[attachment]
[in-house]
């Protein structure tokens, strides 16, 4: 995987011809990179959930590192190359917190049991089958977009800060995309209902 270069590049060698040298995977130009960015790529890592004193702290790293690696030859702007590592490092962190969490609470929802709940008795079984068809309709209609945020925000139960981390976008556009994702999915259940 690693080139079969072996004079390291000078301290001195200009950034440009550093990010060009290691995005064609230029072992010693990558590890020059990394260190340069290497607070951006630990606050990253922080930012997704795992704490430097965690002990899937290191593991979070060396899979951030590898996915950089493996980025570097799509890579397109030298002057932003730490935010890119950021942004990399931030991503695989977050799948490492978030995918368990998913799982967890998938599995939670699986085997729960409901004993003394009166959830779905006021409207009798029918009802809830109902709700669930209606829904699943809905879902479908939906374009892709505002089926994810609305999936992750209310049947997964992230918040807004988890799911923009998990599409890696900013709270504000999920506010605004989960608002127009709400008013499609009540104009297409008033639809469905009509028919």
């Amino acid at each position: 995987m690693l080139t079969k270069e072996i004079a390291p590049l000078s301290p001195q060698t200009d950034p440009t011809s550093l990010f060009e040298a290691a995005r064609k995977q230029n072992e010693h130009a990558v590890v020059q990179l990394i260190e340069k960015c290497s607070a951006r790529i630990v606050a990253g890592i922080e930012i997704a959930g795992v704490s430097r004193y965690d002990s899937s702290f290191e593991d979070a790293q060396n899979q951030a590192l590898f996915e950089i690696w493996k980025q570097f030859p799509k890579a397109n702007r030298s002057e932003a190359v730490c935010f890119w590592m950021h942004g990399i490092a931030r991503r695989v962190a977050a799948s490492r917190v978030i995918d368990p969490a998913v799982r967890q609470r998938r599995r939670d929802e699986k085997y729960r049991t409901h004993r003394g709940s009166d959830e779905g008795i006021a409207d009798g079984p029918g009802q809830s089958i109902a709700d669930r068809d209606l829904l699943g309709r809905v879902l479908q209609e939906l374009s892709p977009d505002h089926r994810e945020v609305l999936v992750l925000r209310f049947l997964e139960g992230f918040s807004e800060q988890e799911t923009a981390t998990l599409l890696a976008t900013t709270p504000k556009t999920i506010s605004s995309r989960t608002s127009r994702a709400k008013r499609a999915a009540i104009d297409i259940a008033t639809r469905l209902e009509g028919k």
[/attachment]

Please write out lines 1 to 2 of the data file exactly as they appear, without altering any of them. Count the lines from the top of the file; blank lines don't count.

[in-house]
């Protein structure tokens, strides 16, 4: 995987011809990179959930590192190359917190049991089958977009800060995309209902 270069590049060698040298995977130009960015790529890592004193702290790293690696030859702007590592490092962190969490609470929802709940008795079984068809309709209609945020925000139960981390976008556009994702999915259940 690693080139079969072996004079390291000078301290001195200009950034440009550093990010060009290691995005064609230029072992010693990558590890020059990394260190340069290497607070951006630990606050990253922080930012997704795992704490430097965690002990899937290191593991979070060396899979951030590898996915950089493996980025570097799509890579397109030298002057932003730490935010890119950021942004990399931030991503695989977050799948490492978030995918368990998913799982967890998938599995939670699986085997729960409901004993003394009166959830779905006021409207009798029918009802809830109902709700669930209606829904699943809905879902479908939906374009892709505002089926994810609305999936992750209310049947997964992230918040807004988890799911923009998990599409890696900013709270504000999920506010605004989960608002127009709400008013499609009540104009297409008033639809469905009509028919």